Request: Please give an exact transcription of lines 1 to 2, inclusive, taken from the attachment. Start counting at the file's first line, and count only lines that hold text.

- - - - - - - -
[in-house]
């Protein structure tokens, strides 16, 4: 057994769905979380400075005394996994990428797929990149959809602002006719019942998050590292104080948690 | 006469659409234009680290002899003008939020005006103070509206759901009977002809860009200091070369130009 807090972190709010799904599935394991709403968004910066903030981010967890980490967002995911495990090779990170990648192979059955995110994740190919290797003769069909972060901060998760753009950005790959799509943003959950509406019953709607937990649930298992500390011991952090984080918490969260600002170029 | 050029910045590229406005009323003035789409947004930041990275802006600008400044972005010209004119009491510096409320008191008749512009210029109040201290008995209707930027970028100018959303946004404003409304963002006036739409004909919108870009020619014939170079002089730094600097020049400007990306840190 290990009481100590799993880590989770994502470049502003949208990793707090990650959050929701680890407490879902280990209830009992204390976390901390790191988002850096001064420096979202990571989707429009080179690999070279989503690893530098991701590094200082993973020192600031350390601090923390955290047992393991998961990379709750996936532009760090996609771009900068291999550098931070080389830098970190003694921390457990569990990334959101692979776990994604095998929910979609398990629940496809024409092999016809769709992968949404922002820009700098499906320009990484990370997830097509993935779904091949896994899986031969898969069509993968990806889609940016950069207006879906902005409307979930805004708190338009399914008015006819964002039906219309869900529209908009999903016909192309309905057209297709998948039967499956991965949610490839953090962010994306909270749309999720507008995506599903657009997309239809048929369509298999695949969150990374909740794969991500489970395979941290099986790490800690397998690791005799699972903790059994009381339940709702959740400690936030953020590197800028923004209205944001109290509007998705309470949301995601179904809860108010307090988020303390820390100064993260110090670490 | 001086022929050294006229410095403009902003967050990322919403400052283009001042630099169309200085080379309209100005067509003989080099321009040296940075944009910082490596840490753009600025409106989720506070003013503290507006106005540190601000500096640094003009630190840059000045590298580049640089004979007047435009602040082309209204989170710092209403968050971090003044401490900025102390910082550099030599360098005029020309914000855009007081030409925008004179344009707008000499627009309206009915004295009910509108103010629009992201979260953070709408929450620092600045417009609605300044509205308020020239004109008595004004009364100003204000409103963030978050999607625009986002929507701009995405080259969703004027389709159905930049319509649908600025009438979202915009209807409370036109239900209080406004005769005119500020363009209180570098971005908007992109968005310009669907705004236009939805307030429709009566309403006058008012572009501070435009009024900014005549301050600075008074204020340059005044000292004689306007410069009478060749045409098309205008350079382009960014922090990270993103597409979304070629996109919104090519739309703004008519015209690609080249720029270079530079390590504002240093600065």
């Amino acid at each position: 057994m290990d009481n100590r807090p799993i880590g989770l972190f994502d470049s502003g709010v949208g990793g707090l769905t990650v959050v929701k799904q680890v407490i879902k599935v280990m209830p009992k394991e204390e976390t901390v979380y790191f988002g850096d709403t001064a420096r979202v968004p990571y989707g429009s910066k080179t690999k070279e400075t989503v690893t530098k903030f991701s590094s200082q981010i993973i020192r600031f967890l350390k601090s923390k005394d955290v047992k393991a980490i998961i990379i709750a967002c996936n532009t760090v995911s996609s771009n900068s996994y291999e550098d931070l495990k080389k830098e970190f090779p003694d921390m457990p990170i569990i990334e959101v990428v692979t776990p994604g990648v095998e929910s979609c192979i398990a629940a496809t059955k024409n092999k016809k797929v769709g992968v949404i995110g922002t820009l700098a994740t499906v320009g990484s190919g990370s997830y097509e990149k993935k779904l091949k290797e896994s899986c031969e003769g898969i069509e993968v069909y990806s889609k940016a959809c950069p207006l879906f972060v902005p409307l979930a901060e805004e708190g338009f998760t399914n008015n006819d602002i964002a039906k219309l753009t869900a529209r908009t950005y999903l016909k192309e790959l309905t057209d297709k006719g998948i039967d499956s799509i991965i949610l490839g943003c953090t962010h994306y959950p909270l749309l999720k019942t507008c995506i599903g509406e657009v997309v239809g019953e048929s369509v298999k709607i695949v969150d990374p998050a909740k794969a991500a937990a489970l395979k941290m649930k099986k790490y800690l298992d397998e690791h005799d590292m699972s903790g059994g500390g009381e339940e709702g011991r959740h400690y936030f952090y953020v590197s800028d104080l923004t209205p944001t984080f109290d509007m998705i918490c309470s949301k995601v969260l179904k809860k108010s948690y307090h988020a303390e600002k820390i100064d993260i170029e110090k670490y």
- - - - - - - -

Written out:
[in-house]
């Protein structure tokens, strides 16, 4: 057994769905979380400075005394996994990428797929990149959809602002006719019942998050590292104080948690 | 006469659409234009680290002899003008939020005006103070509206759901009977002809860009200091070369130009 807090972190709010799904599935394991709403968004910066903030981010967890980490967002995911495990090779990170990648192979059955995110994740190919290797003769069909972060901060998760753009950005790959799509943003959950509406019953709607937990649930298992500390011991952090984080918490969260600002170029 | 050029910045590229406005009323003035789409947004930041990275802006600008400044972005010209004119009491510096409320008191008749512009210029109040201290008995209707930027970028100018959303946004404003409304963002006036739409004909919108870009020619014939170079002089730094600097020049400007990306840190 290990009481100590799993880590989770994502470049502003949208990793707090990650959050929701680890407490879902280990209830009992204390976390901390790191988002850096001064420096979202990571989707429009080179690999070279989503690893530098991701590094200082993973020192600031350390601090923390955290047992393991998961990379709750996936532009760090996609771009900068291999550098931070080389830098970190003694921390457990569990990334959101692979776990994604095998929910979609398990629940496809024409092999016809769709992968949404922002820009700098499906320009990484990370997830097509993935779904091949896994899986031969898969069509993968990806889609940016950069207006879906902005409307979930805004708190338009399914008015006819964002039906219309869900529209908009999903016909192309309905057209297709998948039967499956991965949610490839953090962010994306909270749309999720507008995506599903657009997309239809048929369509298999695949969150990374909740794969991500489970395979941290099986790490800690397998690791005799699972903790059994009381339940709702959740400690936030953020590197800028923004209205944001109290509007998705309470949301995601179904809860108010307090988020303390820390100064993260110090670490 | 001086022929050294006229410095403009902003967050990322919403400052283009001042630099169309200085080379309209100005067509003989080099321009040296940075944009910082490596840490753009600025409106989720506070003013503290507006106005540190601000500096640094003009630190840059000045590298580049640089004979007047435009602040082309209204989170710092209403968050971090003044401490900025102390910082550099030599360098005029020309914000855009007081030409925008004179344009707008000499627009309206009915004295009910509108103010629009992201979260953070709408929450620092600045417009609605300044509205308020020239004109008595004004009364100003204000409103963030978050999607625009986002929507701009995405080259969703004027389709159905930049319509649908600025009438979202915009209807409370036109239900209080406004005769005119500020363009209180570098971005908007992109968005310009669907705004236009939805307030429709009566309403006058008012572009501070435009009024900014005549301050600075008074204020340059005044000292004689306007410069009478060749045409098309205008350079382009960014922090990270993103597409979304070629996109919104090519739309703004008519015209690609080249720029270079530079390590504002240093600065």